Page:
Composite wood decking is perhaps the most popular alternative decking material to wood. With our ever expanding decks and outdoor lifestyle activities, the costs of building and maintaining a well-used deck are important considerations before getting one built.Material choice is an important decision that will affect your deck for years and decades to come.Before deciding if composite wood is the right one for your deck, you should evaluate the pros and cons of the material.
The Pros of Composite Wood Decking:
Composite wood decking has very low maintenance compared to conventional wood or pressured wood. The top layer of the material is a plastic-based encasement that makes the material watertight and immune from rot or quick fading. Unlike cedar or pressure-treated wood, composite decking does not need to be sanded or stained every few years. It’s very easy to clean, with just soap and a hose needed to do the job.
Durability Through Conditions
Composites face rough weather well because of their heavier material composition. They will not crack or split from age, exposure to moisture, or temperature fluctuations between seasons. Although the material is not stronger than natural wood, it will fare better aesthetically against the elements.
Most composite manufacturers help the environment a good deal by using mainly waste products to produce the material. Composite wood is usually composed of recycled wood fibers, sawdust, and plastic from sources like bottles and shopping bags. Although plastic in composites remain bad for the environment when they are past use, around 20 feet of composite decking contains about 30 pounds of material that would have gone to landfills immediately.
Composites come in a variety of colors that can be chosen from the factory. There are large amounts of browns, tans, beige, and charcoal options to choose from, and these can be mixed together to create impressively patterned deck layouts. Because it is manufactured, composite planks can be much longer than conventional cedar or pressure-treated wood boards. This allows them to lay across greater distances and produce more seamless designs.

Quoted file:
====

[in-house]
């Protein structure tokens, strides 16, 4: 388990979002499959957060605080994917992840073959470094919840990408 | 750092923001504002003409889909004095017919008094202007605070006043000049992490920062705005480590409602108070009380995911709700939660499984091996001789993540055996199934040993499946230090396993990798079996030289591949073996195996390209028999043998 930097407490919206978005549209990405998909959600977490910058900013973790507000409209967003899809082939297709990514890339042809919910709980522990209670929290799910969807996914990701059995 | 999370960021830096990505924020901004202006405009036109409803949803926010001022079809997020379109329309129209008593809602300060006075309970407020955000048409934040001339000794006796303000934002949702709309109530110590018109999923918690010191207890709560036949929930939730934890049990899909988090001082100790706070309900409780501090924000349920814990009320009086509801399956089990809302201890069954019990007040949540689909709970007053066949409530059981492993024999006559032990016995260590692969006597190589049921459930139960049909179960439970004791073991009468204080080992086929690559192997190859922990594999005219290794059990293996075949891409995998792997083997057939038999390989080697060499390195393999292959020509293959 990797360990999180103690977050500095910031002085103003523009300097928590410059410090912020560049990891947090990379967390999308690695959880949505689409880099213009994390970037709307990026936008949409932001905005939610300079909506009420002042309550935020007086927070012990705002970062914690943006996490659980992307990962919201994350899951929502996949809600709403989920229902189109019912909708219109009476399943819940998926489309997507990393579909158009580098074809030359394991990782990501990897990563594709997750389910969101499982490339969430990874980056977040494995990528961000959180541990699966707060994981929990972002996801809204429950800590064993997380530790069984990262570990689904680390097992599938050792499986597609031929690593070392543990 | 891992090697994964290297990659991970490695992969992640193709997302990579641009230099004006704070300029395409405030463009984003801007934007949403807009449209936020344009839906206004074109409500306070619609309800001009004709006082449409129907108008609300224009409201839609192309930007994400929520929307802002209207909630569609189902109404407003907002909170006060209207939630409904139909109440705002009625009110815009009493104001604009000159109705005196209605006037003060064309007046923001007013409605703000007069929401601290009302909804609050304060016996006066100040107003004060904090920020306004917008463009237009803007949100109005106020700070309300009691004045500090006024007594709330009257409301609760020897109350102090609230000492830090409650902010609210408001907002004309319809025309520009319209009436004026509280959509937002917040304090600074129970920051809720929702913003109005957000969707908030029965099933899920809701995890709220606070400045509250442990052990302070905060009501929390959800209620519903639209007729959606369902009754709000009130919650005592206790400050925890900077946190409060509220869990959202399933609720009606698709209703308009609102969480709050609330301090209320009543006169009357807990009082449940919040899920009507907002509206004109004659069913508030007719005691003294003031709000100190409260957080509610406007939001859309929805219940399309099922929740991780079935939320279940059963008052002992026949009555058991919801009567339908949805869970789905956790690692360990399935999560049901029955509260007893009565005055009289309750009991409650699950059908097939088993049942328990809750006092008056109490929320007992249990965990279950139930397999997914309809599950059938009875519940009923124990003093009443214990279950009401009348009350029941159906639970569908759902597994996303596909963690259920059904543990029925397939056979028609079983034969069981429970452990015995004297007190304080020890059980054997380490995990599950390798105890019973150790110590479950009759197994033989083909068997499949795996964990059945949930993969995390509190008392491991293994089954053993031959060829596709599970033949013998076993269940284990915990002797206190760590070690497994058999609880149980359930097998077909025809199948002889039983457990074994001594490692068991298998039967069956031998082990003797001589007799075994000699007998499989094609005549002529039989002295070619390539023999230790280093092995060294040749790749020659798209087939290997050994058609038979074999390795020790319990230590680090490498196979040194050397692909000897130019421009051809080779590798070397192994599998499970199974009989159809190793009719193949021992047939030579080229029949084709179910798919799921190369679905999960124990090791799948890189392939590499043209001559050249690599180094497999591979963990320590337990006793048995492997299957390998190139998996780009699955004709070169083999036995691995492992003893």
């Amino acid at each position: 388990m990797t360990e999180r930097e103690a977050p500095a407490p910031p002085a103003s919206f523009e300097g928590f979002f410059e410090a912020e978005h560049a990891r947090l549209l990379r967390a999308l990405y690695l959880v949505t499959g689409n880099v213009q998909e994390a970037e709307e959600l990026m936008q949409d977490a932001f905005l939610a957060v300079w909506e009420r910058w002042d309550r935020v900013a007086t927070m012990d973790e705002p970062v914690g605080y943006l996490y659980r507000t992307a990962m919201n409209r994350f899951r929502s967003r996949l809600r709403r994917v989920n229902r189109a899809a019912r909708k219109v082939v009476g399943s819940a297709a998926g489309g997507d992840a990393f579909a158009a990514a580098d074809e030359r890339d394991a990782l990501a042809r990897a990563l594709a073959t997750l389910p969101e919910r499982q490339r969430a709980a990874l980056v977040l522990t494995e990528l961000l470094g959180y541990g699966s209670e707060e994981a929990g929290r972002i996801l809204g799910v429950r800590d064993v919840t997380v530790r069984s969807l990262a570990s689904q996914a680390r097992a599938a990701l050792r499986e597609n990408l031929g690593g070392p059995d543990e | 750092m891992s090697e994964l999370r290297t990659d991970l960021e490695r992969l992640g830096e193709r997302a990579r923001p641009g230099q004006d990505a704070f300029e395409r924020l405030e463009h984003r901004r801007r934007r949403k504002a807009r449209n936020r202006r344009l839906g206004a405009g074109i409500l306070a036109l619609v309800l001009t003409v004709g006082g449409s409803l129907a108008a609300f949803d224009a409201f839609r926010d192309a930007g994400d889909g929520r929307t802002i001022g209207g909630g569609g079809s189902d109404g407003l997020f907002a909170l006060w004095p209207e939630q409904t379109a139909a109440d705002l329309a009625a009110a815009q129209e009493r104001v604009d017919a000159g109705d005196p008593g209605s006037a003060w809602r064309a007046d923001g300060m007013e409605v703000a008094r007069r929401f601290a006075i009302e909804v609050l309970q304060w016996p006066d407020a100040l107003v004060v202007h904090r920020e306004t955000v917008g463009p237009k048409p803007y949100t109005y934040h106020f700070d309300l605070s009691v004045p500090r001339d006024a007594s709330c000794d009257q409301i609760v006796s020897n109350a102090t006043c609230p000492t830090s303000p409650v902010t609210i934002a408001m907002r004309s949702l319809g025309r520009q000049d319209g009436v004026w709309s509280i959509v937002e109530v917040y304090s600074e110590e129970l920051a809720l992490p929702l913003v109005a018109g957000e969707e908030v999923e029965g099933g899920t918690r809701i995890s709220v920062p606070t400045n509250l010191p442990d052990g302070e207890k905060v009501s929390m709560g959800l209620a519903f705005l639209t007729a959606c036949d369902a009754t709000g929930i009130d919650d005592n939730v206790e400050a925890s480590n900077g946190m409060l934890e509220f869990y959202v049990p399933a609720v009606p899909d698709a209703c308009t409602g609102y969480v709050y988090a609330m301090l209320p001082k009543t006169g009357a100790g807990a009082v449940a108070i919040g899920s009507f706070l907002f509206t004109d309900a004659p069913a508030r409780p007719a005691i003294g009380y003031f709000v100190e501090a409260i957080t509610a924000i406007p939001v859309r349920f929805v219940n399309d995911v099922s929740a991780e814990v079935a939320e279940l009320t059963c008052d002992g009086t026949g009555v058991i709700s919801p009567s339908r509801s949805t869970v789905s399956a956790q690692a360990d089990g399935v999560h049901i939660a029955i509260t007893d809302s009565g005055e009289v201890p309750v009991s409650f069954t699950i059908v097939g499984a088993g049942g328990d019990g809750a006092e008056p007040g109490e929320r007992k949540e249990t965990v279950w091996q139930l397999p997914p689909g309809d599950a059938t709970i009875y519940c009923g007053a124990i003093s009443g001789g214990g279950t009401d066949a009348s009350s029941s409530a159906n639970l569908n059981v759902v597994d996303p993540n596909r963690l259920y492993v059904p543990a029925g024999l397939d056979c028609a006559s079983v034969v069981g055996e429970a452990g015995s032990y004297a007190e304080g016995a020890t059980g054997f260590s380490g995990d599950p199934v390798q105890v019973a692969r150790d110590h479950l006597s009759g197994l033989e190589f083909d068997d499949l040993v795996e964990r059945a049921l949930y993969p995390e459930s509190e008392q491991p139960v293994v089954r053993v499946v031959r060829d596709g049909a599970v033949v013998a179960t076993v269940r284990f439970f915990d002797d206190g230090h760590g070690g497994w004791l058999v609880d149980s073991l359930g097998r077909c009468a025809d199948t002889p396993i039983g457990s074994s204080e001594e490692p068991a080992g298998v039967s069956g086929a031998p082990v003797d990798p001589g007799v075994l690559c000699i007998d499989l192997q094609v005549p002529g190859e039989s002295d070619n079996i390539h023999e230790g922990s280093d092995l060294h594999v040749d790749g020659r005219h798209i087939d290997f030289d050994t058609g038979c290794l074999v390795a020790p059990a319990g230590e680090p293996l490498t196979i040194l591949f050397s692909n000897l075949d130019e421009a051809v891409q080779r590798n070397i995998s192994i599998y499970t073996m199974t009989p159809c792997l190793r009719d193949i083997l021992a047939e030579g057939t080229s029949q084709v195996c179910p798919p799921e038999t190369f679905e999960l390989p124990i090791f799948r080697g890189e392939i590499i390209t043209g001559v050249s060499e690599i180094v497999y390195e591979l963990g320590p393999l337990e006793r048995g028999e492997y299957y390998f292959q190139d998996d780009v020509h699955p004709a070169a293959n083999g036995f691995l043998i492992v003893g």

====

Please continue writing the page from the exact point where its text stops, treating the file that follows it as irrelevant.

The Cons of Composite Wood Decking:
Typically, composite wood decks can cost about 50% more than cedar or pressure-treated wood decks. Many argue these costs are offset by the lower maintenance however, especially because composite decks will never have to be stripped or stained after installation.
From a distance, composite wood does a good job of resembling natural wood, but up close many composite projects fail to fool the eye and show their plastic content. Although textures can be embossed into the material for greater realism, their touch will not be the same as wood grain. For those adamant on a realistic, natural appearance, composite products should be chosen carefully or opted out for natural wood alternatives.
Surface is Scratchable
Although they require less treatment, composite decks are not well-renowned for standing up to cosmetic wear and tear. Cheaper versions are easily scratched and these blemishes are difficult to hide. Grill lovers should note that hot grease can easily stain composite decks and intense heat from objects like fallen coals can melt the material.
Stronger Support Required
Even while taking out the need for additional staining or treatment, you cannot avoid the use of wood entirely. The structural support beneath all decks needs to be wood and this can rot and need replacement if not adequately protected from rain and moisture, in which case the removal costs are high to get at and replace the underlying structure. In addition, because composite wood is much heavier than conventional wood, it requires stronger supports beneath it, which means more wood and more money than a conventional wood deck.